News & Announcements
A new on-campus bus route will take riders from the University of Georgia campus to the Athens Farmers Market at Bishop Park this fall. The Fresh Food Bus will operate each Saturday (excluding UGA home football game Saturdays) through Dec. 19.
Even without losing fat, more muscle appears to go a long way in fighting off the bad cardiovascular effects of obesity. That emerging evidence has scientists looking hard for new targets to uncouple the unhealthy relationship between fat and cardiovascular disease. “If you look at the exercise literature, we understand very well that if you exercise, things get better. What we don’t really understand is what about exercise is good; what does it tell us about physiology and how disease starts, and how can you customize it to different populations?” said Dr. David Stepp, vascular biologist in the Vascular Biology Center at the Medical College of Georgia at Georgia Regents University.
The University of Georgia's Center for Tropical and Emerging Global Diseases was awarded $1.25 million by the National Institutes of Health to continue training graduate and postdoctoral students over the next five years who can help address the growing threats of parasitic diseases.
A receptor that is already a target for treating neurodegenerative disease also appears to play a key role in supporting the retina, scientists report. Without sigma 1 receptor, the Müller cells that support the retina can’t seem to control their own levels of destructive oxidative stress, and consequently can’t properly support the millions of specialized neurons that enable us to transform light into images, scientists report in the journal Free Radical Biology and Medicine. Without support, well-organized layers of retinal cells begin to disintegrate and vision is lost to diseases such as retinitis pigmentosa, diabetic retinopathy and glaucoma, said Dr. Sylvia Smith, retinal cell biologist and Chairwoman of the Department of Cellular Biology and Anatomy at the Medical College of Georgia at Augusta University.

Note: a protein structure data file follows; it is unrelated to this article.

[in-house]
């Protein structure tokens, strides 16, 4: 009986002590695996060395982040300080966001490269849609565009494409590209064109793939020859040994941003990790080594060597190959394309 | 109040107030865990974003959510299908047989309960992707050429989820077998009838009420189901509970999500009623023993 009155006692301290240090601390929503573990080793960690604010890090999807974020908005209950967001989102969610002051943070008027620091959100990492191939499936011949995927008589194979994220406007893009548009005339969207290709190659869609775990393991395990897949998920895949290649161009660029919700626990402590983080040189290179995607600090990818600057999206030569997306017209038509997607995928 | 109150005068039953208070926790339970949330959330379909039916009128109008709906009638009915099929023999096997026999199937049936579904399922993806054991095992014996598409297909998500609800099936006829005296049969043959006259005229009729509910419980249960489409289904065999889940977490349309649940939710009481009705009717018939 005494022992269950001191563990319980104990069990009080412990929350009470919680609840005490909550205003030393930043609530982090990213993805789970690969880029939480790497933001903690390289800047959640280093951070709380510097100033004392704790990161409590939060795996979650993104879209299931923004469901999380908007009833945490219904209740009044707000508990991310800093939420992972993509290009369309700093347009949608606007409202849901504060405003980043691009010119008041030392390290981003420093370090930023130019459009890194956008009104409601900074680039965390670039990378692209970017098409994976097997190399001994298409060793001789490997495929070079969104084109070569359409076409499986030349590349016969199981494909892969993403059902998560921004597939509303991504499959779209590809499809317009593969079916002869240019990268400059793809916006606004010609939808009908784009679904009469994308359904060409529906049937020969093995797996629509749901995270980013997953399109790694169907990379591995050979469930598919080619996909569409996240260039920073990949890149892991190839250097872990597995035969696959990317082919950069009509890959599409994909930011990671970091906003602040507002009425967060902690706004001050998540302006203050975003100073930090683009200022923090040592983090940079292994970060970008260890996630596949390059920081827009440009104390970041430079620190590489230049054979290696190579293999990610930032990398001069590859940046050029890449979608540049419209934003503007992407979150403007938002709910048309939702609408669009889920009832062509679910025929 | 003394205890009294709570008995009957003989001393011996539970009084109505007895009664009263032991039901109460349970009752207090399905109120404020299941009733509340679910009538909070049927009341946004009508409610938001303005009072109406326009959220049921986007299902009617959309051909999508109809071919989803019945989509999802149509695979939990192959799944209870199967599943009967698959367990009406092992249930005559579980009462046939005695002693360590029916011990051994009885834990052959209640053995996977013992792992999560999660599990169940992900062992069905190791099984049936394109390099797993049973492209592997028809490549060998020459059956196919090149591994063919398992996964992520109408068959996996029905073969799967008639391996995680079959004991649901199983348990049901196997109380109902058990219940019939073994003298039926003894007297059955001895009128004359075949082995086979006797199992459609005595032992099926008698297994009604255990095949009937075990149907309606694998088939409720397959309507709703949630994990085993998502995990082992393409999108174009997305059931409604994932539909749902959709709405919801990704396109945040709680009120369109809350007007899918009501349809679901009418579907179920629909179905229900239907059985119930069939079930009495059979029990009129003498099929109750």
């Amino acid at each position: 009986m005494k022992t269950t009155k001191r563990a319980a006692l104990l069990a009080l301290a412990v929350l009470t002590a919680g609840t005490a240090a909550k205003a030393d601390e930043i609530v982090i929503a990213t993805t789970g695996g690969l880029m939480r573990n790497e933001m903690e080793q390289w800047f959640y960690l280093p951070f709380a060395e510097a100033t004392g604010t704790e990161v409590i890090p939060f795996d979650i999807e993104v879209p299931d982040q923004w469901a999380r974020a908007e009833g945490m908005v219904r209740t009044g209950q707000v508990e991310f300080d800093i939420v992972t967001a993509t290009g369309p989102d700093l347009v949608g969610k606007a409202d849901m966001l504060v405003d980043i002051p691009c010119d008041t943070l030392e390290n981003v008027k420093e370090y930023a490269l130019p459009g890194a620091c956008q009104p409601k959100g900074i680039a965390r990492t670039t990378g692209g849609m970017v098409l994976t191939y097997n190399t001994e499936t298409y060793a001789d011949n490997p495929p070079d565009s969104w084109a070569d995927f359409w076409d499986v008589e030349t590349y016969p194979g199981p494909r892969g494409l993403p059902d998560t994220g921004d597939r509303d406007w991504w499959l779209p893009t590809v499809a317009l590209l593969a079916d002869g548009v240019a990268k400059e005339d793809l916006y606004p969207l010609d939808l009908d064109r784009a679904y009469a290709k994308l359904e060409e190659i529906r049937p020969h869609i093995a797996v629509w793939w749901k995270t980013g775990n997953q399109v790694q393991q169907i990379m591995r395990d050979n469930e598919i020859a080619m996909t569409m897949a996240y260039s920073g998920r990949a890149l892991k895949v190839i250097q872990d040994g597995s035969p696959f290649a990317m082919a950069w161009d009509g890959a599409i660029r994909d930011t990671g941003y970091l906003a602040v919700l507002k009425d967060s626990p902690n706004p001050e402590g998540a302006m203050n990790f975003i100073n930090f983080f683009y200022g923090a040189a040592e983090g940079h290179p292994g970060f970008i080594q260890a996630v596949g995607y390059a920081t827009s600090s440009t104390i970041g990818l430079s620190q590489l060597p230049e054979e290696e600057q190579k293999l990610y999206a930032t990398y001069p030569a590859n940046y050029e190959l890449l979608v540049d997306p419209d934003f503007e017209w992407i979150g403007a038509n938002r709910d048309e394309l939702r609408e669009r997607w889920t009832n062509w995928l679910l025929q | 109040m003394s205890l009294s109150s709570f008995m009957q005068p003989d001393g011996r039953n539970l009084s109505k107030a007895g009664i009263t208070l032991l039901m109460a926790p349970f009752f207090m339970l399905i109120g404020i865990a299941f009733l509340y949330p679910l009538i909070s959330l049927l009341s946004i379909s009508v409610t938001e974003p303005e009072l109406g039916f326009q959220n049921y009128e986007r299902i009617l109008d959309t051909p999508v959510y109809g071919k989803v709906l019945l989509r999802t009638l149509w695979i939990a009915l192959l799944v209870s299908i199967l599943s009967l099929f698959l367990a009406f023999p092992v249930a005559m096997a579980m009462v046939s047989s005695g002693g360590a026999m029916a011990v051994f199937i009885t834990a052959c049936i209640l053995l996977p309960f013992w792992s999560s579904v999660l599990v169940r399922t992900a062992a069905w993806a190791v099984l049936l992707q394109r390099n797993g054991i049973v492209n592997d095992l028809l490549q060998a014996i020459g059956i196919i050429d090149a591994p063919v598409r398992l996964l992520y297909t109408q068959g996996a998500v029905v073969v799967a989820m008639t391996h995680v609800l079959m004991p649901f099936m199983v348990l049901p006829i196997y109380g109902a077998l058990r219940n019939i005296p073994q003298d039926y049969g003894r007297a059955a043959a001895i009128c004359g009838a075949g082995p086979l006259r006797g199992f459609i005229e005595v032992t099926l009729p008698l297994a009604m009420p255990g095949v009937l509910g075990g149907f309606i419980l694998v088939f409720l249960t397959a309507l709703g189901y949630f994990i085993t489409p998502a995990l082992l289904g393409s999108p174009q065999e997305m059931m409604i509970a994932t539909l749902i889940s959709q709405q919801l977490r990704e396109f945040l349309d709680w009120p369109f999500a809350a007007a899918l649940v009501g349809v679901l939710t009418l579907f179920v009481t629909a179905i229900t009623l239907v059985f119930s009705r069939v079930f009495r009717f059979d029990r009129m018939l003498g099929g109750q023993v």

DNA damage increases the risk of cancer, and researchers have found that a protein, known to rally when cells get stressed, plays a critical, early step in its repair. In the rapid, complex scenario that enables a cell to repair DNA damage or die, ATF3, or activating transcription factor 3, appears to be a true first responder, increasing its levels then finding and binding to another protein, Tip60, which will ultimately help attract a swarm of other proteins to the damage site. “This protein is a so-called stress responder, so when a cell senses stress, such as DNA damage, this protein can be induced,” said Dr. Chunhong Yan, molecular biologist at the Georgia Regent University Cancer Center and the Department of Biochemistry and Molecular Biology at the Medical College of Georgia at AU.
Researchers at the University of Georgia have developed new tools to study and genetically manipulate cryptosporidium, a microscopic parasite that causes the diarrheal disease cryptosporidiosis. Their discoveries, published in the journal Nature, will ultimately help researchers in academia and industry find new treatments and vaccines for cryptosporidium, which is a major cause of disease and death in children under 2 years old.
Four finalists for the position of campus dean of the Augusta University/University of Georgia Medical Partnership will visit Athens and Augusta in the coming weeks to meet with faculty, staff, students and community members.
The Board of Regents of the University System of Georgia (USG) named Dr. Brooks Keel president of Augusta University (AU) in Augusta. Keel will assume his new position on July 20.
The Internal Medicine Residency Program, a joint effort of the AU/UGA Medical Partnership and St. Mary’s Health Care System, is pleased to officially welcome its first class of Internal Medicine residents. The 10 residents, who began orientation on June 24, officially began work today, July 1, 2015
The AU/UGA Medical Partnership has announced the establishment of the Barbara L. Schuster Medical Partnership Scholarship, named in honor of Schuster, who recently stepped down as the founding campus dean after almost seven years of service.